Titel: Computational characterization of T cells in inflammatory diseases
Sprache: Englisch
Autor*in: Zhao, Yu
Erscheinungsdatum: 2021-11
Tag der mündlichen Prüfung: 2022-05-19
T cells play critical roles in adaptive immunity. The diversity of T cell receptor (TCR) sequences enables T cells to recognize antigens derived from various pathogens in a specific way. Antigen stimulation can induce the formation of memory T cells, which maintain long-term immunity against previously encountered pathogens. Tissue resident memory T cells (TRMs) reside in peripheral organs without recirculating through the bloodstream. They can rapidly respond to local alarming signals and mediate inflammatory reactions. Especially the recent advent of single cell RNA sequencing (scRNA-seq) and its computational analysis enables the unbiased characterization of complex cell types from different tissues. The combination of scRNA-seq with cell surface protein measurement (CITE-seq) and TCR sequencing (TCR-seq) results in deep insights into T cell identities, clonality, and functions.
While recent research characterized many different T cell types and their potential roles in immunity, a deep understanding of the role of T cell subtypes, especially TRMs, in different organs and inflammatory diseases remains elusive. In this thesis, we characterized T cell subtypes and interpreted their functions in distinct organs and diseases using single cell sequencing and computational analysis.
In the first project, we profiled T cells from blood and kidney biopsies of both controls and patients with ANCA-associated glomerulonephritis using scRNA-seq combined with CITE-seq. We demonstrated that T helper 17 (Th17) TRMs are present in control and diseased human kidneys. Experimental mouse models showed that bacteria-induced Th17 TRMs exacerbates autoimmune kidney disease.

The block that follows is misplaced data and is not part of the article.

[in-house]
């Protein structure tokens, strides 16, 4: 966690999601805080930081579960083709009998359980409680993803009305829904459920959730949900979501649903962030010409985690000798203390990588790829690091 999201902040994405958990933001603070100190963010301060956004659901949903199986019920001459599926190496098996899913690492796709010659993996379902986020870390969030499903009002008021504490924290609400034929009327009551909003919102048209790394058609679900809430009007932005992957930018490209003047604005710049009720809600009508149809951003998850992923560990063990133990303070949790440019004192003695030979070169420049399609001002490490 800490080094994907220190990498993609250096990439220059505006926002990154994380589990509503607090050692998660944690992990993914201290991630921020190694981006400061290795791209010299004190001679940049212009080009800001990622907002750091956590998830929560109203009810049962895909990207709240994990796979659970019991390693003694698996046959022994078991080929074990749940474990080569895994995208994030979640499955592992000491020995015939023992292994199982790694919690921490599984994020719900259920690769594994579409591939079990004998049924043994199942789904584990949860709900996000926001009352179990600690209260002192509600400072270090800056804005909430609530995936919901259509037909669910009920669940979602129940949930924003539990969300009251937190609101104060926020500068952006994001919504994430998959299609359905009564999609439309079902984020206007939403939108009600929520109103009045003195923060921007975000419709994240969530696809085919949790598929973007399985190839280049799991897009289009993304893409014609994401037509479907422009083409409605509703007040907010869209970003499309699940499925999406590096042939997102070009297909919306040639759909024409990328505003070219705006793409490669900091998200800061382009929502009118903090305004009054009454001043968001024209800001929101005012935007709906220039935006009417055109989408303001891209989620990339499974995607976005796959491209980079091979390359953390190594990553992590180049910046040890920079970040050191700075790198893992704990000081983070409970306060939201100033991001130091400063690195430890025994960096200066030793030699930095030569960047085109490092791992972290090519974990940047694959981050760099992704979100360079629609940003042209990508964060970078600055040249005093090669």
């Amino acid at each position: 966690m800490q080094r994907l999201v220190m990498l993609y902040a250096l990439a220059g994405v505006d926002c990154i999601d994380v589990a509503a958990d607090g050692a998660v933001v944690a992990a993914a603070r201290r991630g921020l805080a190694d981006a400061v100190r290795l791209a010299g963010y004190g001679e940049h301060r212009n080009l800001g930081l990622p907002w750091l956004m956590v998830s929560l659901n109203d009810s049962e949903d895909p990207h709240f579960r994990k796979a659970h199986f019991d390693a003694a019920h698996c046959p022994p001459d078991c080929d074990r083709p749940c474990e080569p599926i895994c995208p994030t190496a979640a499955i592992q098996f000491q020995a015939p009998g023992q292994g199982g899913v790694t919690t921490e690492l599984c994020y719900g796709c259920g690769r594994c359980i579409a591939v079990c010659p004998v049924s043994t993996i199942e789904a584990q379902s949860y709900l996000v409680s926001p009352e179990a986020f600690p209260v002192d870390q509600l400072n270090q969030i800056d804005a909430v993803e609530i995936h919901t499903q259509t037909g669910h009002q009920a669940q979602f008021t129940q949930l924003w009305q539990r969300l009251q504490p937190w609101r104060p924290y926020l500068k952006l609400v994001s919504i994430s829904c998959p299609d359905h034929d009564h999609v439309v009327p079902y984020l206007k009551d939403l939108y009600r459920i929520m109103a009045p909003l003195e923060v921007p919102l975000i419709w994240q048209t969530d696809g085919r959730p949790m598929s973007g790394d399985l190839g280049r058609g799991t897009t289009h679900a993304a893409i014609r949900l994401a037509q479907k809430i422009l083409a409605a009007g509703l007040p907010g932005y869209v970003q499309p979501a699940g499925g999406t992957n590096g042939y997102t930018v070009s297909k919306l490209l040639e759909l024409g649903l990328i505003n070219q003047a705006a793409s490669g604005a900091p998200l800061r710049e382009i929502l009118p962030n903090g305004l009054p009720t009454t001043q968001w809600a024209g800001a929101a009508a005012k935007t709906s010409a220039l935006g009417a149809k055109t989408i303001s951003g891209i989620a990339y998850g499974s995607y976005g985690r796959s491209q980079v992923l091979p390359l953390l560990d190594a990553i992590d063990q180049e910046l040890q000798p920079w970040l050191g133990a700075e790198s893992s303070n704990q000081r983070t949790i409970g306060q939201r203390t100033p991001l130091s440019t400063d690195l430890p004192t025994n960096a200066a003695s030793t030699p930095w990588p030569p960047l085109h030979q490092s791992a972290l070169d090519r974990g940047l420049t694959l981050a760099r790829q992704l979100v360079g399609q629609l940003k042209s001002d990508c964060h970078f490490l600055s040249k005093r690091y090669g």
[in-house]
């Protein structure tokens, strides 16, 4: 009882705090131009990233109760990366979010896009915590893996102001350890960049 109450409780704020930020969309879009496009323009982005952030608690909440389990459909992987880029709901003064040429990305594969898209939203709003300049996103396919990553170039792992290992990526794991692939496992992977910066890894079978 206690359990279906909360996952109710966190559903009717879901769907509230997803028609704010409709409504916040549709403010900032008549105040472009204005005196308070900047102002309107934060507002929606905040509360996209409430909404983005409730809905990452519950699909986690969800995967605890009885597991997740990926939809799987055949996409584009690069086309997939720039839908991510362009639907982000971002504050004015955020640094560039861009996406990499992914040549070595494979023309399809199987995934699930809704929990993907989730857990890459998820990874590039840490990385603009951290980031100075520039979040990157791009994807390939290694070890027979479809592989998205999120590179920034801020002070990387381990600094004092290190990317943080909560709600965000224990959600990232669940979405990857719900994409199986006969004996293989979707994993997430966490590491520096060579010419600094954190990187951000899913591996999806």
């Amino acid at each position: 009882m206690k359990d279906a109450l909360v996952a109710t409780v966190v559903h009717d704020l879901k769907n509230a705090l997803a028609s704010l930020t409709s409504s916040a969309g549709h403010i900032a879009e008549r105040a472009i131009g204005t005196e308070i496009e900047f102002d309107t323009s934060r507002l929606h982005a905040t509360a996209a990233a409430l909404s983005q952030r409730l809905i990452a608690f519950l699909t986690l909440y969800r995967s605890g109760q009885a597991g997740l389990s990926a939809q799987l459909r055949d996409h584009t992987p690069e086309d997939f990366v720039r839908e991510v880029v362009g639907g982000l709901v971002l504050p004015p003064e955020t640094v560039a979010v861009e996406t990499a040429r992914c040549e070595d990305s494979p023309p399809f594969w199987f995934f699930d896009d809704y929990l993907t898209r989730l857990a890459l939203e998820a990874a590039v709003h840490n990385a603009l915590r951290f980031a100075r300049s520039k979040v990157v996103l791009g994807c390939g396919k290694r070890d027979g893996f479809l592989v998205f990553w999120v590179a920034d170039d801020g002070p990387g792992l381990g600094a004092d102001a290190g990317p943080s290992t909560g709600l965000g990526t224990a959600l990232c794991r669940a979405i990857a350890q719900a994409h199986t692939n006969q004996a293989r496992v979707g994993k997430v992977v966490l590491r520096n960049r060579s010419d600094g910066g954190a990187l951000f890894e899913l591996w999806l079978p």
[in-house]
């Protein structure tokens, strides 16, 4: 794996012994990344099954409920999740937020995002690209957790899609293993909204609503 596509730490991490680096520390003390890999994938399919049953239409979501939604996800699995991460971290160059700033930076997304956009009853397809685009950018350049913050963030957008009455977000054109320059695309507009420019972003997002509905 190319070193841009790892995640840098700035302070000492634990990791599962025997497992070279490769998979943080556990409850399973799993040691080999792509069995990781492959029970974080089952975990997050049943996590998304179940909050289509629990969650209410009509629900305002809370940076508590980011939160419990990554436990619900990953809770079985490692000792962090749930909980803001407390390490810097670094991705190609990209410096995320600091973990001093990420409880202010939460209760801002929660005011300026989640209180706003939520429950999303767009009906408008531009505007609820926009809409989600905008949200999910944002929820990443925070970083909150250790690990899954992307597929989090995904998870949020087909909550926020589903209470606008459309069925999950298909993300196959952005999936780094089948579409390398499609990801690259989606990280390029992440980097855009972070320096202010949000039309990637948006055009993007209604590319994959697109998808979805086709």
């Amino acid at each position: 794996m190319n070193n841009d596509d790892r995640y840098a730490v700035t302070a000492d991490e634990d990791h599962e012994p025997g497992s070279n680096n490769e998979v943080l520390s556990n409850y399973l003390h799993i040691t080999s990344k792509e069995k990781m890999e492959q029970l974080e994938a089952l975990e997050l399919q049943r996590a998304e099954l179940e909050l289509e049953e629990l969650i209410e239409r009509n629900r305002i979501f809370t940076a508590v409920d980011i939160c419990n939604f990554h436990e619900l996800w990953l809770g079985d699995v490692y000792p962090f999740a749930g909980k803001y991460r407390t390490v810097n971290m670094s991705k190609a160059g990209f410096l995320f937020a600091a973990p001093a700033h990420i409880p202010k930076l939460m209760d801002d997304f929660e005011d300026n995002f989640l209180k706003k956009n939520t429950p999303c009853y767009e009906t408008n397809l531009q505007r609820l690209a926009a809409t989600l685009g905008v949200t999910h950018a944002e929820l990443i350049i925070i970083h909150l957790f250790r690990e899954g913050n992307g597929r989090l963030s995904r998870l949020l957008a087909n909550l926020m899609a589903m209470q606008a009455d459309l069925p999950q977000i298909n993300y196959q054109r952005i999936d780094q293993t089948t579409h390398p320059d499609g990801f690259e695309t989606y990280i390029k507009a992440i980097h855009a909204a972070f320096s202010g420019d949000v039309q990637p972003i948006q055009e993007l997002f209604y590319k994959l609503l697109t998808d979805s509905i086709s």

In the second project, we performed scRNA-seq on memory T cells sorted from liver samples from subjects with non-alcoholic fatty liver disease (NAFLD) or non-alcoholic
steatohepatitis (NASH). We identified multi-cytokine producing TRMs that are enriched in NASH and contribute to the progression of fibrosis. We also demonstrated the correlation between Bacteroides in the small intestine and hepatic multi-cytokine producing TRMs in NASH patients.
In the third project, we profiled immune cell populations in the bronchoalveolar fluid and peripheral blood specimens obtained from patients with severe COVID-19 or bacterial pneumonia. Using simultaneous scRNA-seq, CITE-seq and TCR-seq, we found that a TRM-like Th17 cell population expressing GM-CSF and IL-17A was expanded in bronchoalveolar fluid from COVID-19 patients. Interactome analysis showed that these Th17 cells interact with macrophages and cytotoxic T cells. We also found that high levels of serum GM-CSF and IL-17A correlated with severe COVID-19.
Overall, this thesis provides a systematic characterization of T cells in different inflammatory diseases covering different organs. The computational analysis addressed important aspects of the pathogenic role of TRMs in renal autoimmunity, chronic liver inflammation and the current COVID-19 pandemic. Our results suggest a potential link between bacterial/viral infection and autoimmune-like inflammatory responses. We also provide insights that might open novel avenues for therapeutic intervention for inflammatory diseases.
URL: https://ediss.sub.uni-hamburg.de/handle/ediss/9689
URN: urn:nbn:de:gbv:18-ediss-101576
Dokumenttyp: Dissertation
Betreuer*in: Bonn, Stefan
Oertner, Thomas
Enthalten in den Sammlungen:Elektronische Dissertationen und Habilitationen

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